Mission Statement

Mission Statement: This blog is dedicated to both political philosophy and application to current issues based on the ideas of limited government, free markets, and individual liberty. Additionally, this blog strives to create an atmosphere where intelligent discussions based on the principles of logic, no matter the viewpoints expressed in their conclusions, are not only welcome, but also thrive.

To learn more, feel free to read the introduction and subsequent posts which explain the aforementioned philosophy and purpose of this blog in more detail.

Wednesday, June 1, 2011

Issues 22: A War on Terror?

I would like to preface this post by saying that ideas contained herein are still very much in developmental stages, indeed in their infancy. I have not discussed them at length with anyone and welcome discussion to hone or change them.

The friend of my enemy is my enemy… Although I support non-intervention for non-direct threats to the US, once an attack has been made and the decision to wage war has been approved, I support only complete warfare with the goal of unconditional surrender of the offending nation (or similar ends for non-state actors). Terrorism itself has changed how we can prosecute a war. Being attacked by Japan, declaring war on the nation, and waging that war until unconditional surrender has been achieved—that is relatively easy. Being attacked by a group that is not associated with a state is more difficult. What do you declare war against? Who do you attack? What sovereignty do you respect and whose do you trample? These are very difficult questions which have been answered, to the best of my knowledge, by authorizing the use of military force against certain stated objectives. This is similar to but legally different from declaring war.

My elementary analysis of the proper method of executing existing policies tries to mirror the current laws of war. First, declare war against an organization (i.e. al-Qaeda). Second, just as the law of war permits you to kill any member of an opposing military whether they are fighting you at the moment or not, armed or not, in uniform or not; chase and kill or capture any avowed member of that group. Third, treat “detainees” as POWs (do not release them early, do not try them, just hold them away from conflict until the war is over). Finally, assess the individual circumstances surrounding nations interacting with the non-state group. For instance, if firm evidence proves that a state is providing active support to the group with which you are at war, they lose their claim of neutrality.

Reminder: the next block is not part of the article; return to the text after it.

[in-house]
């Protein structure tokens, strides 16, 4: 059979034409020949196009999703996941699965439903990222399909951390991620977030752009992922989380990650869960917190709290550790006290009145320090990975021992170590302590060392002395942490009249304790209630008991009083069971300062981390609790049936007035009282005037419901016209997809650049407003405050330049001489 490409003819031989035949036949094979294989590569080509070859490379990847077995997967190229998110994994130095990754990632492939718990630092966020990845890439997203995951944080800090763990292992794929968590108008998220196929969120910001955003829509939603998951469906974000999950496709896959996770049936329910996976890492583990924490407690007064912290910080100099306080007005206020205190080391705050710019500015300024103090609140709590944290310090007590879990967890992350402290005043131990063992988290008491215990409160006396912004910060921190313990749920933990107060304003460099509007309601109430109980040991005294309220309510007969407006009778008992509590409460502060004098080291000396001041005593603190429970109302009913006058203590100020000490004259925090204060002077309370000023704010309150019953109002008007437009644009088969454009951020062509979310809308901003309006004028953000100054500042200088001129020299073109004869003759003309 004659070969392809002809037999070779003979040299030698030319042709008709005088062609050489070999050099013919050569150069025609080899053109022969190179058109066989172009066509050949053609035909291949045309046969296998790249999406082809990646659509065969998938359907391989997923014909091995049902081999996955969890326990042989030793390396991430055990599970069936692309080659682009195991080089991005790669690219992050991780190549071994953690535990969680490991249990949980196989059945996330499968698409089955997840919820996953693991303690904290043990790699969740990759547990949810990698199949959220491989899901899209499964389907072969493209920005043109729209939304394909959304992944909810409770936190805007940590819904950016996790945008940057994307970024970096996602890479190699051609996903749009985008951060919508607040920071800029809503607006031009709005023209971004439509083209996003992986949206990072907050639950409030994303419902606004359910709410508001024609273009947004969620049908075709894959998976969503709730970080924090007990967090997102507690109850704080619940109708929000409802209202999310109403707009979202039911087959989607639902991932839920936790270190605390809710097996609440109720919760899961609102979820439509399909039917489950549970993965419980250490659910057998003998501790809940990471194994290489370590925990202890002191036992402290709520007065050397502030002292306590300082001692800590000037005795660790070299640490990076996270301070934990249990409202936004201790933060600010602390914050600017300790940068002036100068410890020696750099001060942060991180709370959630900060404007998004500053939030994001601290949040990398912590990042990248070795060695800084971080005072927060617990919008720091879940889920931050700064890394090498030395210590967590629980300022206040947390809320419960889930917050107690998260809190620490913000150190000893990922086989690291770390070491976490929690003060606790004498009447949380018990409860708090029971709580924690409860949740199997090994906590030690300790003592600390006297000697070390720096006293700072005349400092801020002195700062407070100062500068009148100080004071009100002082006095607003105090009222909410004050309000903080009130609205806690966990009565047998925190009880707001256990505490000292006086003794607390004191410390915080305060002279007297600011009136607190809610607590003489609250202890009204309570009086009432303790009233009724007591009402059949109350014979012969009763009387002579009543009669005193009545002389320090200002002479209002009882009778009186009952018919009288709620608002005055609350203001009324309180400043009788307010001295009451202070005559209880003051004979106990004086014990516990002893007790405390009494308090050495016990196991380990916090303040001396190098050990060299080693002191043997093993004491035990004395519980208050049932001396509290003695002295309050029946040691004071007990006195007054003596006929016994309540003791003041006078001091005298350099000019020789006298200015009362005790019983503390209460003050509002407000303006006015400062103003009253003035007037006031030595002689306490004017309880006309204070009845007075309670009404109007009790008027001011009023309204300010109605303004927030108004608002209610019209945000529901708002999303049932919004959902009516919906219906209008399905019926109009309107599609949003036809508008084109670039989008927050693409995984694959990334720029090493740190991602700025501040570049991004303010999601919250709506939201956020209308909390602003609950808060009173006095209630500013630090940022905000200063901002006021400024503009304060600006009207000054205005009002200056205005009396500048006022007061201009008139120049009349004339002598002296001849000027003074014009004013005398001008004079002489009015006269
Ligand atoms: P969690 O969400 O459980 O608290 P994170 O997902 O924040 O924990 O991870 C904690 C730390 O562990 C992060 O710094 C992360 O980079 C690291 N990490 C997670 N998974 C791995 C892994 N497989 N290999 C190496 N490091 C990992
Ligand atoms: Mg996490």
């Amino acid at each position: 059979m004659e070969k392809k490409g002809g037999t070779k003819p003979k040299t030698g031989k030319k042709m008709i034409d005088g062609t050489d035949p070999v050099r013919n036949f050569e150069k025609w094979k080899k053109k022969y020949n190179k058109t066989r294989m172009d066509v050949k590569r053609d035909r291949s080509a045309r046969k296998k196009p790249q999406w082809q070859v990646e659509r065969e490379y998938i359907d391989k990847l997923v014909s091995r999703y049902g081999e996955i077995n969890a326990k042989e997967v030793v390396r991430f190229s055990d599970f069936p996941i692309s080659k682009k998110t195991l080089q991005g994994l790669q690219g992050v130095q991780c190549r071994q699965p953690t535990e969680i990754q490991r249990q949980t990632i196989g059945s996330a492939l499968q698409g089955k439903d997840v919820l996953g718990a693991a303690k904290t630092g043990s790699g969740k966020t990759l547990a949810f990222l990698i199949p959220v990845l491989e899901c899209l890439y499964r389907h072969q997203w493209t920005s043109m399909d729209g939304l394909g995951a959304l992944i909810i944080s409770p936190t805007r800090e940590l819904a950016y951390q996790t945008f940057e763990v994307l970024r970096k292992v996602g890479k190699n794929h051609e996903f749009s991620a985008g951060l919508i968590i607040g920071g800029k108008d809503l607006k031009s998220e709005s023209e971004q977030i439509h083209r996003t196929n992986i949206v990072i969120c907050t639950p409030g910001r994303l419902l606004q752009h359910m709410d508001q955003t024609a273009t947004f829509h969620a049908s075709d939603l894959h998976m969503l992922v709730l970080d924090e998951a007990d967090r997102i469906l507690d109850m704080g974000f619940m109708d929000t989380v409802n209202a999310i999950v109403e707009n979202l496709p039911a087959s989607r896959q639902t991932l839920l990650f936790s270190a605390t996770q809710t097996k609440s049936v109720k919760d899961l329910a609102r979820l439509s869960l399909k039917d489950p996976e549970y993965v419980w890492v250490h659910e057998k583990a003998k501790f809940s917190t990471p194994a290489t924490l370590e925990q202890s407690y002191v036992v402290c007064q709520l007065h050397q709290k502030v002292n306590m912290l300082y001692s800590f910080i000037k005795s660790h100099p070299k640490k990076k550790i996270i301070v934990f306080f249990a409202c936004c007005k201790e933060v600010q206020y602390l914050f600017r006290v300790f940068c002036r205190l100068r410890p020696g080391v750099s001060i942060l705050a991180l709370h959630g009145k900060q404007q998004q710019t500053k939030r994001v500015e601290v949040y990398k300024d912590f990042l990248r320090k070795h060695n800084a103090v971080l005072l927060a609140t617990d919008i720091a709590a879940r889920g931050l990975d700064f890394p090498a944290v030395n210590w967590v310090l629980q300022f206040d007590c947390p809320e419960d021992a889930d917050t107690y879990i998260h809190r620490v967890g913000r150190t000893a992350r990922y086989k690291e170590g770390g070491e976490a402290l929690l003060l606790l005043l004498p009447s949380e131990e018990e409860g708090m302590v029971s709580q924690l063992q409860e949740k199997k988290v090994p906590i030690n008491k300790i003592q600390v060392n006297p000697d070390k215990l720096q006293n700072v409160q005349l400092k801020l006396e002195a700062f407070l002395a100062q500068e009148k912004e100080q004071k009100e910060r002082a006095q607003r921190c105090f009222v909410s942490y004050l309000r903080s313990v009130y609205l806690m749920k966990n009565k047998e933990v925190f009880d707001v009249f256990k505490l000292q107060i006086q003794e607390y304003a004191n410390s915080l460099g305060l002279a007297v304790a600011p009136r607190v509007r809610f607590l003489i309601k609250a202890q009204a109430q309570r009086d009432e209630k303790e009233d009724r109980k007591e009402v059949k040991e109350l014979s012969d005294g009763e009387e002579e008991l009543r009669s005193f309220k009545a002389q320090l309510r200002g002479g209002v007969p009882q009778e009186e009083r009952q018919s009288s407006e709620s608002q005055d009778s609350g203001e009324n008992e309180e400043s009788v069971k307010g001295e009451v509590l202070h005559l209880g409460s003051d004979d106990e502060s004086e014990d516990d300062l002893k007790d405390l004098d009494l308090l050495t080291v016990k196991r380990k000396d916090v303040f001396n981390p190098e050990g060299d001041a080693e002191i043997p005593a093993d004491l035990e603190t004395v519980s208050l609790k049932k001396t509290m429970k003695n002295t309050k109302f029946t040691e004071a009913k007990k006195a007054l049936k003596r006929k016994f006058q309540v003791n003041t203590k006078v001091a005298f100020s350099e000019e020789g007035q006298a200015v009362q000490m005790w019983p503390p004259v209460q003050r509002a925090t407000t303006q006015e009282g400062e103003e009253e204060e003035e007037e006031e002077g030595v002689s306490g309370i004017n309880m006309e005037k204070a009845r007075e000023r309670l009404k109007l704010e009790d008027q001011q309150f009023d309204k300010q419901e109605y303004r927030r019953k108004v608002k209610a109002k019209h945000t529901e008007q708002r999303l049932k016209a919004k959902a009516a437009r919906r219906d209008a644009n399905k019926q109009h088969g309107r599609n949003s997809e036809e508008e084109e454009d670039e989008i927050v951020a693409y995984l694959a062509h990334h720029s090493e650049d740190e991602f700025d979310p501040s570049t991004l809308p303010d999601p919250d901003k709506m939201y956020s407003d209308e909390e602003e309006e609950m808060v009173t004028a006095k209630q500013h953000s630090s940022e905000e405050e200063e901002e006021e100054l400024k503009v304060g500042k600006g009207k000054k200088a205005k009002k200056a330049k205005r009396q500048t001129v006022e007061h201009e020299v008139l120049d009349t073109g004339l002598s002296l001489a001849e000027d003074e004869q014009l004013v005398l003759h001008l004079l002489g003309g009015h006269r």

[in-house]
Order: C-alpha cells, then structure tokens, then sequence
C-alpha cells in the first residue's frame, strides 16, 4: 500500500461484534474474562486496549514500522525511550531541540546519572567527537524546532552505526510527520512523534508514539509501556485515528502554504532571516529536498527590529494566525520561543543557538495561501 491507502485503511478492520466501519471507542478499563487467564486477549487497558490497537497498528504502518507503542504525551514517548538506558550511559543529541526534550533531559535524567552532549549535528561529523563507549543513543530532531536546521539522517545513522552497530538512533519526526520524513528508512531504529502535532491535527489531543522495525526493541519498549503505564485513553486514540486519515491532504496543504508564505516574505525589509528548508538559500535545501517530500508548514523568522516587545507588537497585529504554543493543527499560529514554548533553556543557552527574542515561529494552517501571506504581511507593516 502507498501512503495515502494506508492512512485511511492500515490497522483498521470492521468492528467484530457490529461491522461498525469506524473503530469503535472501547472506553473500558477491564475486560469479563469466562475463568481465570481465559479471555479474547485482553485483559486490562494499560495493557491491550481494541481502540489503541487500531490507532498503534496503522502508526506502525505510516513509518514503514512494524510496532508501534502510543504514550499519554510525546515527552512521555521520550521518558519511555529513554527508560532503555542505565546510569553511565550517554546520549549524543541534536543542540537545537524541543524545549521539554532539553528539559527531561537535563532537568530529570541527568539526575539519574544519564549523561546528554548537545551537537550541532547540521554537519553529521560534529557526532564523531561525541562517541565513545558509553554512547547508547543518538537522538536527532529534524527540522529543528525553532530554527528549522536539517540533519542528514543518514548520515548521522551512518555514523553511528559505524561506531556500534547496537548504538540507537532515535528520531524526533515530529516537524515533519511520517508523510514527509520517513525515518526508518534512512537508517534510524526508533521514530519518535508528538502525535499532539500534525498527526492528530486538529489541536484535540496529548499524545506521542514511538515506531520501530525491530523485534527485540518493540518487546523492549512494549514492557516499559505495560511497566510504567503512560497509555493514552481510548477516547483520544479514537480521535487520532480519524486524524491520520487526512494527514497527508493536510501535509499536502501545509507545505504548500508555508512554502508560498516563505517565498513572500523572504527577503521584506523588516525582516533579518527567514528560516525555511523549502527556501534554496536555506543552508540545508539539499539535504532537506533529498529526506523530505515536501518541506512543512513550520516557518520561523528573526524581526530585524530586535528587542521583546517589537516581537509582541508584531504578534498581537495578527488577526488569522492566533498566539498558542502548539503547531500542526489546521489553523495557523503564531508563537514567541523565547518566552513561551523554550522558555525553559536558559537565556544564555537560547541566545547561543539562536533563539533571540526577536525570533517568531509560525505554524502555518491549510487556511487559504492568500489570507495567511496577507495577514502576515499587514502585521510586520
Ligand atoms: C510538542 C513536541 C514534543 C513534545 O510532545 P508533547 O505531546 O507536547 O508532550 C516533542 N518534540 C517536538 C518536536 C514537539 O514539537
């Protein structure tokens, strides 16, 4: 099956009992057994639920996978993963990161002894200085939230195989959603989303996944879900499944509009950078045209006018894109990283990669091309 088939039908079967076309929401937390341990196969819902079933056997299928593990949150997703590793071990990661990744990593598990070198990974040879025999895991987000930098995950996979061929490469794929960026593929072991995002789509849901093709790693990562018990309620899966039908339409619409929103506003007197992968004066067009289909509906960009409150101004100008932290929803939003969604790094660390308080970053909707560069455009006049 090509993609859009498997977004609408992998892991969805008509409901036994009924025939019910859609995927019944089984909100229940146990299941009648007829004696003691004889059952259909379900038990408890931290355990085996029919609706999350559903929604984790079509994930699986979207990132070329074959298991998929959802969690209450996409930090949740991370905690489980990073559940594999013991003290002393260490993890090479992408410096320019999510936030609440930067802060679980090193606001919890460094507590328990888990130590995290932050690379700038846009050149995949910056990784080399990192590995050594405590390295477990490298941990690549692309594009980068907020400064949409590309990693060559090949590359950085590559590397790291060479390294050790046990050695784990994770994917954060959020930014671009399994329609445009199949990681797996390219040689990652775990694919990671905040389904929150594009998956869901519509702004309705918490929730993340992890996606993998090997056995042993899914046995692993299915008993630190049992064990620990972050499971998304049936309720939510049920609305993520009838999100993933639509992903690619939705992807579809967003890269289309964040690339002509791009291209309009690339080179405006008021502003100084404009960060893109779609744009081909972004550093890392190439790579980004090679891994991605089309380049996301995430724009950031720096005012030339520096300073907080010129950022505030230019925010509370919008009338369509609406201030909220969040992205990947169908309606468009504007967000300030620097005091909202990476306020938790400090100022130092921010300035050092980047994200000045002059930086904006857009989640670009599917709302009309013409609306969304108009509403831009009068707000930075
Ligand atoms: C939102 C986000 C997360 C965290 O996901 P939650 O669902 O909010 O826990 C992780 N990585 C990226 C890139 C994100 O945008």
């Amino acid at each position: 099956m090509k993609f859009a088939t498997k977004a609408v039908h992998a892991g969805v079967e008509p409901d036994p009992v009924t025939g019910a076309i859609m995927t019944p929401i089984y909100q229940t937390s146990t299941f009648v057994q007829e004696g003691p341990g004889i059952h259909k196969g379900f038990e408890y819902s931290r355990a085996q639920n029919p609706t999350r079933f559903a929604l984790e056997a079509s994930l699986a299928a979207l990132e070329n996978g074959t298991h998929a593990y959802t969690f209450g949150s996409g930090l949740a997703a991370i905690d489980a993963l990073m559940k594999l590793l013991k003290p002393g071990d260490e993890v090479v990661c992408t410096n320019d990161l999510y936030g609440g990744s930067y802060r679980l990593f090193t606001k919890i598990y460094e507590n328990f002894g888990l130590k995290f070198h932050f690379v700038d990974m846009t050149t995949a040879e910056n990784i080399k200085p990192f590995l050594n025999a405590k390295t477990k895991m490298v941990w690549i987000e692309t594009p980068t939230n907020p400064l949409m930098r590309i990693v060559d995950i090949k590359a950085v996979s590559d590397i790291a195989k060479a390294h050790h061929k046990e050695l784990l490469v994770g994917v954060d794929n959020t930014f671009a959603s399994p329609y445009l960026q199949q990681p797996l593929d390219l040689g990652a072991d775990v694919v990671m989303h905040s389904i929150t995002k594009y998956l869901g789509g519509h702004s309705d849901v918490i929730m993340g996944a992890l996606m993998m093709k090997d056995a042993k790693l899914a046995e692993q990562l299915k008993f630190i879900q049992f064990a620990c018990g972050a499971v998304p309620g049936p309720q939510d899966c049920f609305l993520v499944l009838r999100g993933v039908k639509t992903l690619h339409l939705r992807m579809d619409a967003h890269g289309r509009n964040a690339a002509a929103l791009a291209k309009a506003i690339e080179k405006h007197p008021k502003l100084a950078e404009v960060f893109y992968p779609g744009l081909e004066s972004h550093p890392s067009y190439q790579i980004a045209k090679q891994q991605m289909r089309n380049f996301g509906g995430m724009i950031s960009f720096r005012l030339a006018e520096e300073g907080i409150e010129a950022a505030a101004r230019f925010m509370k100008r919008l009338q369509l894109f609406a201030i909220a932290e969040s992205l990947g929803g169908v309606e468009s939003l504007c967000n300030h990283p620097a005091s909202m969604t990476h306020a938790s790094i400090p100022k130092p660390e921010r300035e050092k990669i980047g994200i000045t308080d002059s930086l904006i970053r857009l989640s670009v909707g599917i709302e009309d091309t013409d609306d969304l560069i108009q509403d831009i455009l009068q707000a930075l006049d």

As I said before, this is similar to what we are currently doing, but different enough to raise issues. Two of the most obvious are detainees and nations supporting terrorism. In my plan detainees would be legitimate prisoners of war, with all the legal implications. Nations sponsoring terrorism would lose their claim of neutrality in the situation and be legitimate targets for attack. That does not mean that every one should be attacked, and I am not using this to say that we attack Pakistan now, as the article and this comment may lead some to believe. We are applying diplomatic pressure at the moment, which may be the best option given the intelligence desired endstates. However, the option should not be far off the table.

This is a complex issue and raises many more questions. What if the member of the group is a citizen of the US? Can you try POWs for war crimes rather than releasing them at the end of the war? How do you determine the level of support from a nation required before declaring them part of the enemy? These are all difficult, but the disheartening problem is that we are not even at the point to deal with them yet. Congress has allowed the President to use force without declaring war against either a state or an organization. Consequently, we cannot treat captured combatants as POWs. They then are released and kill more Americans. We cannot (or have not) used the full power of our national security institutions against even those who help our enemies. There are very ambiguous questions involved in fighting non-state organizations, but to be able to address them properly, we first need to fix the basic functioning of our own governmental institutions.

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